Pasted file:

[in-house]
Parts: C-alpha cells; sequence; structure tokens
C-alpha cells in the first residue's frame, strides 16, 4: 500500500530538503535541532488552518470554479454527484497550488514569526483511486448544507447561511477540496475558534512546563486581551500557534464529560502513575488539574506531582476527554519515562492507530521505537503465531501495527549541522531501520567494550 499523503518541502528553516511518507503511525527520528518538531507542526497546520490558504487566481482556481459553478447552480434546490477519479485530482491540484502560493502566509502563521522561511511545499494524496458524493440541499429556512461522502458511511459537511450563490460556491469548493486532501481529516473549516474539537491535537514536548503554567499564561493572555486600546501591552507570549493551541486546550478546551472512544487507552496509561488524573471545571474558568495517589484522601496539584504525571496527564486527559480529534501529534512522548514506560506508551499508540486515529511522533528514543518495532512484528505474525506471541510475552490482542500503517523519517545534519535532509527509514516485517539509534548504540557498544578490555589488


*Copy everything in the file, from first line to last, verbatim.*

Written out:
[in-house]
Parts: C-alpha cells; sequence; structure tokens
C-alpha cells in the first residue's frame, strides 16, 4: 500500500530538503535541532488552518470554479454527484497550488514569526483511486448544507447561511477540496475558534512546563486581551500557534464529560502513575488539574506531582476527554519515562492507530521505537503465531501495527549541522531501520567494550 499523503518541502528553516511518507503511525527520528518538531507542526497546520490558504487566481482556481459553478447552480434546490477519479485530482491540484502560493502566509502563521522561511511545499494524496458524493440541499429556512461522502458511511459537511450563490460556491469548493486532501481529516473549516474539537491535537514536548503554567499564561493572555486600546501591552507570549493551541486546550478546551472512544487507552496509561488524573471545571474558568495517589484522601496539584504525571496527564486527559480529534501529534512522548514506560506508551499508540486515529511522533528514543518495532512484528505474525506471541510475552490482542500503517523519517545534519535532509527509514516485517539509534548504540557498544578490555589488